Workout of the Day

When Less is More

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In college, one of the most inspiring professors I ever had also happened to be one of the finer culinary artists I’ve ever known. Though he never worked professionally in the culinary arts, most of his peers (and students) knew that if you had the opportunity to enjoy a meal he had prepared, you didn’t pass up the offer. His cooking was, in a word, unforgettable. (And this high praise doesn’t come from just me, either; he was once invited by Pope John Paul II to serve a stint as his personal chef. One might say he was “legit.”) He was a particular fan of Italian cuisine, and was kind enough to share his culinary affinity and talent with some of his students on a few occasions. One particular meal that we were invited to included, among many other things, an appetizer of bruschetta. My initial inclination was to overlook the simple appetizer in anticipation of the fancy main dishes, thinking that something so simple as bread, tomatoes, and basil, with some garlic, olive oil, and salt couldn’t be all that exciting. I was quite wrong. The bruschetta, though simple and rather “un-fancy,” was beyond good. I was struck by how unbelievably satisfying the simple combination was. Made from only a handful of simple and readily accessible ingredients, and to this day, that bruschetta stands out as one of the finest foods I’ve ever eaten.

In my experience, people have a strong tendency to overcomplicate things, and the culinary arts are a perfect example of this. The more ingredients, and the more obscure and complicated the concoction, the better it must be, right? We operate under the assumption that more = better. The Italians have a word for this inclination to overdo it: strafare. People trying to recreate classic Italian dishes think there’s no way it could be this simple… if I just add some extra this and a little that, I bet it’ll be better.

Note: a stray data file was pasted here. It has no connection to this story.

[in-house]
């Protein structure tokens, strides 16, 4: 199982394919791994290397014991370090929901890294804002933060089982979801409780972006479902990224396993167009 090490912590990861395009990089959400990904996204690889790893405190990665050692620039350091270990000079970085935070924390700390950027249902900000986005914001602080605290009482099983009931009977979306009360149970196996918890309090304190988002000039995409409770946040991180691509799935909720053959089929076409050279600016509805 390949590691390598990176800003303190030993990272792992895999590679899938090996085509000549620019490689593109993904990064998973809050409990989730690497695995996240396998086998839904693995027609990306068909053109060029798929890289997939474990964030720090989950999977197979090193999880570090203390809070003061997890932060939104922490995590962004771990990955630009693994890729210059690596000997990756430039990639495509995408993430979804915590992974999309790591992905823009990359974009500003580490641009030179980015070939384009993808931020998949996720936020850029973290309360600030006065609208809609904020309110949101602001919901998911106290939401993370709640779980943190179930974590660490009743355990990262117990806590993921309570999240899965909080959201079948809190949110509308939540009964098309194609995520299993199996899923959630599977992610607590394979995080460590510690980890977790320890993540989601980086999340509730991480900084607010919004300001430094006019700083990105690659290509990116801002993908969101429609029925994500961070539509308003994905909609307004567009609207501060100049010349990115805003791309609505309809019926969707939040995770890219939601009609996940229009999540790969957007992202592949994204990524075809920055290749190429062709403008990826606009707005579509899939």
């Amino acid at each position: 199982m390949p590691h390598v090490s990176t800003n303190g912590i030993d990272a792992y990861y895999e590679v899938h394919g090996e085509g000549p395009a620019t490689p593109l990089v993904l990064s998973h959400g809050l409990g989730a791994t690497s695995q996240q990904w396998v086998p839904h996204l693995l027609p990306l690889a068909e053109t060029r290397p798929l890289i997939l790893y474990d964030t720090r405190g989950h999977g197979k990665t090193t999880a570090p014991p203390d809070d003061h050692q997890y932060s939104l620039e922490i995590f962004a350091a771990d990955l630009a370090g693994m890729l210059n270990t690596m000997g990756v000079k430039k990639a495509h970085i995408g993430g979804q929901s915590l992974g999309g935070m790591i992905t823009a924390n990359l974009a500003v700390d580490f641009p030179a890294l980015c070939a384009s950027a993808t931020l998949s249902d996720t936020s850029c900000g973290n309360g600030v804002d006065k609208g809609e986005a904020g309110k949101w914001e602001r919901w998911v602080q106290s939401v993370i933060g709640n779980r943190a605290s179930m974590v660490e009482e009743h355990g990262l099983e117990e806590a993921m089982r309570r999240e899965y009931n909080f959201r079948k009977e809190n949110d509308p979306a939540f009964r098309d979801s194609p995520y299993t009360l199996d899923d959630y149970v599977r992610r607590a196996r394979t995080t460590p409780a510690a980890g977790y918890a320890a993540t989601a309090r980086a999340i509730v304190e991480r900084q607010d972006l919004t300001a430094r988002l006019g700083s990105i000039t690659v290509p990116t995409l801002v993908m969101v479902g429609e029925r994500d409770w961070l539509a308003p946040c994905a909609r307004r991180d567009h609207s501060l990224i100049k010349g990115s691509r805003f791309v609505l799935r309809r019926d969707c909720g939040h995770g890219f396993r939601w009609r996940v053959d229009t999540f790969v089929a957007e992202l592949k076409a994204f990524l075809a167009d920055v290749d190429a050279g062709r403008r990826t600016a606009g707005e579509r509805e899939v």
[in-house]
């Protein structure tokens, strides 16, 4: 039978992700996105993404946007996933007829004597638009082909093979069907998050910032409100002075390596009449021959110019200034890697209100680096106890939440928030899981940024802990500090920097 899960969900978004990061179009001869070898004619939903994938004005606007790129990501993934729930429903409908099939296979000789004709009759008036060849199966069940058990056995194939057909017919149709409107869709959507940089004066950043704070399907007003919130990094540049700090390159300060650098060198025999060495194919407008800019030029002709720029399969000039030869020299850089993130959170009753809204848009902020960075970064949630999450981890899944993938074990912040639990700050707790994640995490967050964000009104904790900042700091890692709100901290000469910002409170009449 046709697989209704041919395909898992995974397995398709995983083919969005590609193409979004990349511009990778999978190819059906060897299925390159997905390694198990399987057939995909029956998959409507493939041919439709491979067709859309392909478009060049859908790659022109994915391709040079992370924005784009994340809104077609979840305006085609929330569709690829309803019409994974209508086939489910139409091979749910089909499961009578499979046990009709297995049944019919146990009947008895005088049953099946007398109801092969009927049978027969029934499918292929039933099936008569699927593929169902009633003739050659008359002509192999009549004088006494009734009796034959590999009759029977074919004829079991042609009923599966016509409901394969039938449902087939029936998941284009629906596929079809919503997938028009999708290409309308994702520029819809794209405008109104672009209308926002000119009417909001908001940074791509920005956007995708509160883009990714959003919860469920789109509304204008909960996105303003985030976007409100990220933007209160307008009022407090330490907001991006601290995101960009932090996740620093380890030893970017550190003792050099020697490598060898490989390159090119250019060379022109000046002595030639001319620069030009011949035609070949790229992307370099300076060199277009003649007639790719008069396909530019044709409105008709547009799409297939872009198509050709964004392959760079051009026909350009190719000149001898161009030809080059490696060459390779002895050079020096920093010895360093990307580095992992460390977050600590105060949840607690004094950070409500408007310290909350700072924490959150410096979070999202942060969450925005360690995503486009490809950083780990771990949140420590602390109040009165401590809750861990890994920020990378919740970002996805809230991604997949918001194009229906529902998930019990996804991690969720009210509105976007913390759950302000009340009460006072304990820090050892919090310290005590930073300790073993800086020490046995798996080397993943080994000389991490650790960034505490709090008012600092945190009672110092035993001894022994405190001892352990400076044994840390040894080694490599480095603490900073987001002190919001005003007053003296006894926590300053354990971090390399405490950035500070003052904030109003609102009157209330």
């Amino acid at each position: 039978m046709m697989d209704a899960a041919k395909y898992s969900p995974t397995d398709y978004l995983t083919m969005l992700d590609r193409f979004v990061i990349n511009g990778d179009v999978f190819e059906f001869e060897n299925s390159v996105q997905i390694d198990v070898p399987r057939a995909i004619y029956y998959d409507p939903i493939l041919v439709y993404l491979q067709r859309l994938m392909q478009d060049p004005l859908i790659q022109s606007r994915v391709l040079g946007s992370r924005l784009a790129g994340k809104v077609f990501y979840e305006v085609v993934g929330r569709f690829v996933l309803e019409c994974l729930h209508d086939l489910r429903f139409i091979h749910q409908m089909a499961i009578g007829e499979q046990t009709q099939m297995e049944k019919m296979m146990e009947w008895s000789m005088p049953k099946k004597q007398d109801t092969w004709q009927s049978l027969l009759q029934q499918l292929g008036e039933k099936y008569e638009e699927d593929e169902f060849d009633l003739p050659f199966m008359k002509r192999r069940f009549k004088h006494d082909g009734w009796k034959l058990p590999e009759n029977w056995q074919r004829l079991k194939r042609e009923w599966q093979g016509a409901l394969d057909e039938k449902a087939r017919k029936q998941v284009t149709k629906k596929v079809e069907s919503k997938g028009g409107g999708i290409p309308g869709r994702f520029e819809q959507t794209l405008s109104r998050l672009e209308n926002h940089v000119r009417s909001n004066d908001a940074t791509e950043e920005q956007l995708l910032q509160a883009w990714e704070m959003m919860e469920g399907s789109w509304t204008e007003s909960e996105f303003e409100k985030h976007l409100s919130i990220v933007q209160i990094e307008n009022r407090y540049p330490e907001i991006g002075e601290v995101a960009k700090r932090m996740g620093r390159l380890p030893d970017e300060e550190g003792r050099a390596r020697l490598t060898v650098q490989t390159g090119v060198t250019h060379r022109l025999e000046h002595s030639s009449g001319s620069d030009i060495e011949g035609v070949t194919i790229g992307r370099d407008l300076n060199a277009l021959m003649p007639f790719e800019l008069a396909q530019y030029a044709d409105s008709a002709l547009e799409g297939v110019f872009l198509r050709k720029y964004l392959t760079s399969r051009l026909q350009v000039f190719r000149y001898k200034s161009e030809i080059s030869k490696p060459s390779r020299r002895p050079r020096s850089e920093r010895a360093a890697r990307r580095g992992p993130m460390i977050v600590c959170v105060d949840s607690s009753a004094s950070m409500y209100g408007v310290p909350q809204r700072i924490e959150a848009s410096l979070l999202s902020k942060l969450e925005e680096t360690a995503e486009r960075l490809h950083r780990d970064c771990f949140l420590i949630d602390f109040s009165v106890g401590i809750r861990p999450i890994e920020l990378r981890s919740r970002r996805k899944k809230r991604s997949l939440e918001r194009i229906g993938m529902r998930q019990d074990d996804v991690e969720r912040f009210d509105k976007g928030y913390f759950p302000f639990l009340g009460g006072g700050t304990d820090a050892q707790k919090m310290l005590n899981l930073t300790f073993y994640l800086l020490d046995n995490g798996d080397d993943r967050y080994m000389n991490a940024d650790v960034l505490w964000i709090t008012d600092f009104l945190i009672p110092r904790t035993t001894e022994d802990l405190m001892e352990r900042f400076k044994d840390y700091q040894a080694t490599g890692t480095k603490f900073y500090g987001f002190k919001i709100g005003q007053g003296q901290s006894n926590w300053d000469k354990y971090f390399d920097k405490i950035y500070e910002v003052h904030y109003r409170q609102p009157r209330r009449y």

This inclination just so happens to be a common one in the world of fitness, too. In a lot of ways, fitness is like cooking. You have ingredients (exercises, modalities, implements), and you have to mix them up in the right proportions to get the best outcome. And just as in cooking, we often feel this need to do more. We assume that if some is good, more is better. And, just as in cooking, often the opposite is true.

The bruschetta that rocked my world was no more than 6 or 7 ingredients, and its preparation didn’t involve any particularly inaccessible skill, investment of time, or fancy tools. The real magic was in using the freshest and highest quality ingredients, the right proportions, and in keeping it simple. When it comes to fitness, the analogy holds true. We’re inundated with new ideas about training on the daily: new implements that are “the best” for strengthening this and conditioning that, new training modalities that “will change the way you train,” new exercises that “everyone should be doing.” There’s merit to variety, but the truth is that you cannot and should not throw every potentially good ingredient in the bowl, mix it up, and call it proper training. Effective training is simple, effective, and comprised of only the highest quality “ingredients.” Everything else is a distraction.

Don’t fall in the trap of “more = better” thinking. Sound principles and consistent implementation always reign supreme.

- Preston Sprimont


11/1/16

  • Max handstand push-ups in :60s

  • Rest 3 mins

  • Max pull-ups in :60s

  • Rest 3 mins

  • Max DUs in :60s

  • Every 3 minutes for 18 minutes, alternating:

    • 400m run

    • 200ft overhead dumbbell carry (AHAP)